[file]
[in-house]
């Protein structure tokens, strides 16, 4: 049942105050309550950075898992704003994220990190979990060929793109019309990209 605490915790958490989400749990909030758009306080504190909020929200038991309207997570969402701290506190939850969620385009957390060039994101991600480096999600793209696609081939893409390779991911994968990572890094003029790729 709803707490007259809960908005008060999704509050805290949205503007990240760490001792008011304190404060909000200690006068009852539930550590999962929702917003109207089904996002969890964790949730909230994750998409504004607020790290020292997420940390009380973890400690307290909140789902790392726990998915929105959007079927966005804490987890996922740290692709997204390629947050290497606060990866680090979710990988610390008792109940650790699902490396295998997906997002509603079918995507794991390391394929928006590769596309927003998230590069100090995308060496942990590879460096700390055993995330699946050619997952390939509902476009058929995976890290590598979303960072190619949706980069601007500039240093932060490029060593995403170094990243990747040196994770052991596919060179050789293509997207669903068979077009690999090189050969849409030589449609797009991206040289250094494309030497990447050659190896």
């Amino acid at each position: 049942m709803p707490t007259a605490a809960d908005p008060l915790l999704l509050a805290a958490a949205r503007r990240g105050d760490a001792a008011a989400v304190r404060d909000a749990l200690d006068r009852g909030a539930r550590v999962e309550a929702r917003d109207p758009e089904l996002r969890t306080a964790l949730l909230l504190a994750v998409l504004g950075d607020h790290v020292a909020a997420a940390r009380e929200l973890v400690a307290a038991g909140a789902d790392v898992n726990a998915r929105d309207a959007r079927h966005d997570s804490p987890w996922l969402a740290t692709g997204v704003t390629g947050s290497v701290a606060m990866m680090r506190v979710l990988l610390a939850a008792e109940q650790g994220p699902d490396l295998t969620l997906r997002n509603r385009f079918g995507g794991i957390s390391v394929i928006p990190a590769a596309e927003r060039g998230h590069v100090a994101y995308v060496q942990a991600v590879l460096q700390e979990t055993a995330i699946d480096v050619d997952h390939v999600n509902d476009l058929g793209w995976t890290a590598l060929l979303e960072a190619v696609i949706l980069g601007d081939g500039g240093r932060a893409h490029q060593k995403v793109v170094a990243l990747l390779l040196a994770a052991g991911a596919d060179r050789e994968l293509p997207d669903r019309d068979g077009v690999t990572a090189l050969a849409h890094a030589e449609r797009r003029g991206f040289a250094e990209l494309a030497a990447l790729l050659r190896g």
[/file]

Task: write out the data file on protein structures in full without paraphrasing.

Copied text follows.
[in-house]
């Protein structure tokens, strides 16, 4: 049942105050309550950075898992704003994220990190979990060929793109019309990209 605490915790958490989400749990909030758009306080504190909020929200038991309207997570969402701290506190939850969620385009957390060039994101991600480096999600793209696609081939893409390779991911994968990572890094003029790729 709803707490007259809960908005008060999704509050805290949205503007990240760490001792008011304190404060909000200690006068009852539930550590999962929702917003109207089904996002969890964790949730909230994750998409504004607020790290020292997420940390009380973890400690307290909140789902790392726990998915929105959007079927966005804490987890996922740290692709997204390629947050290497606060990866680090979710990988610390008792109940650790699902490396295998997906997002509603079918995507794991390391394929928006590769596309927003998230590069100090995308060496942990590879460096700390055993995330699946050619997952390939509902476009058929995976890290590598979303960072190619949706980069601007500039240093932060490029060593995403170094990243990747040196994770052991596919060179050789293509997207669903068979077009690999090189050969849409030589449609797009991206040289250094494309030497990447050659190896």
């Amino acid at each position: 049942m709803p707490t007259a605490a809960d908005p008060l915790l999704l509050a805290a958490a949205r503007r990240g105050d760490a001792a008011a989400v304190r404060d909000a749990l200690d006068r009852g909030a539930r550590v999962e309550a929702r917003d109207p758009e089904l996002r969890t306080a964790l949730l909230l504190a994750v998409l504004g950075d607020h790290v020292a909020a997420a940390r009380e929200l973890v400690a307290a038991g909140a789902d790392v898992n726990a998915r929105d309207a959007r079927h966005d997570s804490p987890w996922l969402a740290t692709g997204v704003t390629g947050s290497v701290a606060m990866m680090r506190v979710l990988l610390a939850a008792e109940q650790g994220p699902d490396l295998t969620l997906r997002n509603r385009f079918g995507g794991i957390s390391v394929i928006p990190a590769a596309e927003r060039g998230h590069v100090a994101y995308v060496q942990a991600v590879l460096q700390e979990t055993a995330i699946d480096v050619d997952h390939v999600n509902d476009l058929g793209w995976t890290a590598l060929l979303e960072a190619v696609i949706l980069g601007d081939g500039g240093r932060a893409h490029q060593k995403v793109v170094a990243l990747l390779l040196a994770a052991g991911a596919d060179r050789e994968l293509p997207d669903r019309d068979g077009v690999t990572a090189l050969a849409h890094a030589e449609r797009r003029g991206f040289a250094e990209l494309a030497a990447l790729l050659r190896g």